You’d be hard-pressed to find someone, child or adult, who doesn’t like Pixar – at least peripherally. Why? Because animated films or not, they’re some of the greatest storytellers in Hollywood right now, which is what made their panels at D23 Expo (the Disney convention from this past weekend) some of the best.
I was lucky enough to attend two Pixar panels at the expo – In Conversation with the Filmmakers and the Emotion Behind Inside Out and Toy Story: 20 Years Later, the Original Crew Looks Back. Yup, they were just as amazing as they sound.
Inside Out has proven to be one of the biggest hits of the year, and with good reason.
When director Pete Docter, producer Jonas River, and actress Phyllis Smith (voice of Sadness), took the stage to talk about the processes and evolution of the film, everyone in the audience knew what an honor it was.
As with any film, a lot of ideas were left on the cutting room floor of Inside Out. Did you know some of the emotions considered as characters were Hope, Pride, and Love? Once upon a time, there was also going to be a villain – Depression, as a malevolent ooze spreading throughout headquarters.
Even when they finalized the five emotions that would command Riley’s brain, the story wasn’t set. In the beginning, it was Fear who was meant to go on the journey with Joy, not Sadness.
When this changed, Sadness had to evolve as well. Starting out more blobbly (and male), before becoming the character we now love, both Docter and Smith discussed the importance of Sadness having layers. It wouldn’t do for the character to simply be wailing the entire movie. Sadness is experienced in different ways and they wanted the film to reflect that.
Of course, we all know the real MVP behind Sadness is her voice. Which is why it was so great when the trio performed an impromptu read-through of the script!
It was Rivera who thought of Smith for the role, after seeing her in Bad Teacher, and I’m so glad he did. Smith talked about how the character, and working on the film, helped her discover herself more fully, and I think the same can be said for most audience members.
Then, Saturday night, it was time to take a trip down memory lane with the Toy Story panel.
I was three years old when Toy Story premiered and when the third film came out, I was getting ready to head off to college – just like Andy. To say these films have influenced me growing up is an understatement, so when I had the chance to learn more about the franchise from the brilliant minds behind it, I leapt at the chance.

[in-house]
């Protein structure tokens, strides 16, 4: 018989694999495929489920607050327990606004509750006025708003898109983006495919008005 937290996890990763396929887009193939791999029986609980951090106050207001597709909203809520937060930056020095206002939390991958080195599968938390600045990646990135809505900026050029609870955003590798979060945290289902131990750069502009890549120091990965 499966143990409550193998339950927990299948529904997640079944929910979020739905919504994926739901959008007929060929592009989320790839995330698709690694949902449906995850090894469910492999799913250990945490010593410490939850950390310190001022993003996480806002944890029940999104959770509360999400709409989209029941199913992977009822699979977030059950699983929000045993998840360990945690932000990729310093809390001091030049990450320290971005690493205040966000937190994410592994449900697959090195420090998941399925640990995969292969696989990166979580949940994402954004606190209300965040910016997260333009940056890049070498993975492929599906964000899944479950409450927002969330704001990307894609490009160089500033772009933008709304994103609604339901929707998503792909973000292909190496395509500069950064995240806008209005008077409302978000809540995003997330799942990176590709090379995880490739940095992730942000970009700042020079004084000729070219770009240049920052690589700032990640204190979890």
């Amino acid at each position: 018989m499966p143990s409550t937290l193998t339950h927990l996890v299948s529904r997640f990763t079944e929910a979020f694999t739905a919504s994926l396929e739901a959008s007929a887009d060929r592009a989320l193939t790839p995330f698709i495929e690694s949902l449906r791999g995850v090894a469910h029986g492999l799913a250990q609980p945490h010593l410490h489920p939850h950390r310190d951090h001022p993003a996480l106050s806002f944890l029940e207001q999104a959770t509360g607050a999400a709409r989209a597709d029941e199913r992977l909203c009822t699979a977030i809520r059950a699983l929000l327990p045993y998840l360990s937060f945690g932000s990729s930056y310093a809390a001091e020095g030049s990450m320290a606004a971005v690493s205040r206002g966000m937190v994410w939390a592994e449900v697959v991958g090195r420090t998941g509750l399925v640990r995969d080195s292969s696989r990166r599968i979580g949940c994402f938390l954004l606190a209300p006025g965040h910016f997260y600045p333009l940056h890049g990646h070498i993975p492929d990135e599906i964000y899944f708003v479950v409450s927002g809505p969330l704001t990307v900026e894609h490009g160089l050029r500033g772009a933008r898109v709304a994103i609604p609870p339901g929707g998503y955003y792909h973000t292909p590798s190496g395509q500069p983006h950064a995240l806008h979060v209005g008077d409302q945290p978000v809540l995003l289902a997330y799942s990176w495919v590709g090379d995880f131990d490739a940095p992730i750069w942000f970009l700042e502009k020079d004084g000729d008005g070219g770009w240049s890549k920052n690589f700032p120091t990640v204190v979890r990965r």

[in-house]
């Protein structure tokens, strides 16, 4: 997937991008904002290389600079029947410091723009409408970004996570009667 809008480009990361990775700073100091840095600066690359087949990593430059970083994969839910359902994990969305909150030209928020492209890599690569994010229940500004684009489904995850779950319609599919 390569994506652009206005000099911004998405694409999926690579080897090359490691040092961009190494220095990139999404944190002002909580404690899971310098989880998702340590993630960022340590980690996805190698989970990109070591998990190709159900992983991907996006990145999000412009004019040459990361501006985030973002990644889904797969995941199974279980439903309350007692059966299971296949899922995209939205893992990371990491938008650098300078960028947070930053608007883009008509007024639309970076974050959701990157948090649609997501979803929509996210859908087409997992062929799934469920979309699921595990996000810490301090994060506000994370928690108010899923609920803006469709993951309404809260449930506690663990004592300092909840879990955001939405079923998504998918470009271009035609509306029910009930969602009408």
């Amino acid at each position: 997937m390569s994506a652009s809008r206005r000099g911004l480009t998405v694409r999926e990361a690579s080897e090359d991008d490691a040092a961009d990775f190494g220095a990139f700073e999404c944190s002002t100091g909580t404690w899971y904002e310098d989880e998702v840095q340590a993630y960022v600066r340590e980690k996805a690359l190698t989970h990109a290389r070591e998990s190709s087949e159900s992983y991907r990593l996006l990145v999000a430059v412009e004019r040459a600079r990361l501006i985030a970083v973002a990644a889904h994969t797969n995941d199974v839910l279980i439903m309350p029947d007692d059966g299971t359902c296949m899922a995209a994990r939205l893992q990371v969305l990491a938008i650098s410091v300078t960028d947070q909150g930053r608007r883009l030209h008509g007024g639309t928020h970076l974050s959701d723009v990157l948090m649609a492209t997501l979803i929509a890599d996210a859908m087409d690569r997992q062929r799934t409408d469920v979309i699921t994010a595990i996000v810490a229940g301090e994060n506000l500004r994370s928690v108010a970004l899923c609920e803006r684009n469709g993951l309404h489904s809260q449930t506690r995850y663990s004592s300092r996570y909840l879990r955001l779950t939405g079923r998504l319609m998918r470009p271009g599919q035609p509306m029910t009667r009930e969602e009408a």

John Lasseter, director of the film and current CCO of Disney and Pixar, first took the stage, joined by writers Andrew Stanton and Pete Docter, and editor Lee Unkrich, who have all gone on to direct their own Pixar films.
The panel was full of anecdotes and trivia from the making of the film, which was inspired by Pixar’s 1988 short Tin Toy. In fact, Toy Story was originally supposed to have Tinny as one of their leads before the film evolved into a buddy film starring a cowboy and a spaceman action figure.
One of the best moments was easily when they showed us early footage from the film – with Woody as a massive, ventriloquist-like cowboy doll with a deep, villainous voice akin to something out of a 1950s western. This was not the character from my childhood, this was a truly mean toy who was unlikable. Luckily, that’s not how the film turned out.
Another massive change to the film was the music. The quartet revealed they never imagined the film with songs, rather just with a score, and when a Disney representative asked them about the music, they panicked. However, the songs they ended up developing with Randy Newman have become classics to generations across the board.
They invited other crew members on stage, and regaled us with more stories, like the time when Stanton snuck a hand-held camera into the recording studio to tape Tom Hanks (Woody) recording some lines or the fact that Buzz Lightyear’s purple and green color scheme come from Lasseter and his wife’s favorite colors.
Did you know Joss Whedon (Buffy the Vampire Slayer, Firefly) was a writer for Toy Story? He was! He wrote the line “You are a sad strange little man and you have my pity.”
Do you know what wasn’t written? The speech Woody gives to the toys in Andy’s room when Buzz throws up his arm when they’re trapped at Sid’s house. Tom Hanks ad-libbed that!
Since we’re all about collectibles, I’d be amiss not to tell you that Wal-Mart first passed on carrying Toy Story merch, which is why there’s a dig at big retailers in the second film.
This is what the panel boiled down to – Pixar people having a conversation with each other and reminiscing while the audience simply held their breath and listened. There’s only one word to describe what these panel inspired in me: awe (along with some great bits of humor). It’s easy to see why Pixar has become the respected and renowned company they have. The passion they possess is astounding, and it was a privilege to hear them talk about their projects. I certainly can’t wait to see what they do next!
Toy Story Panel Photos: Disney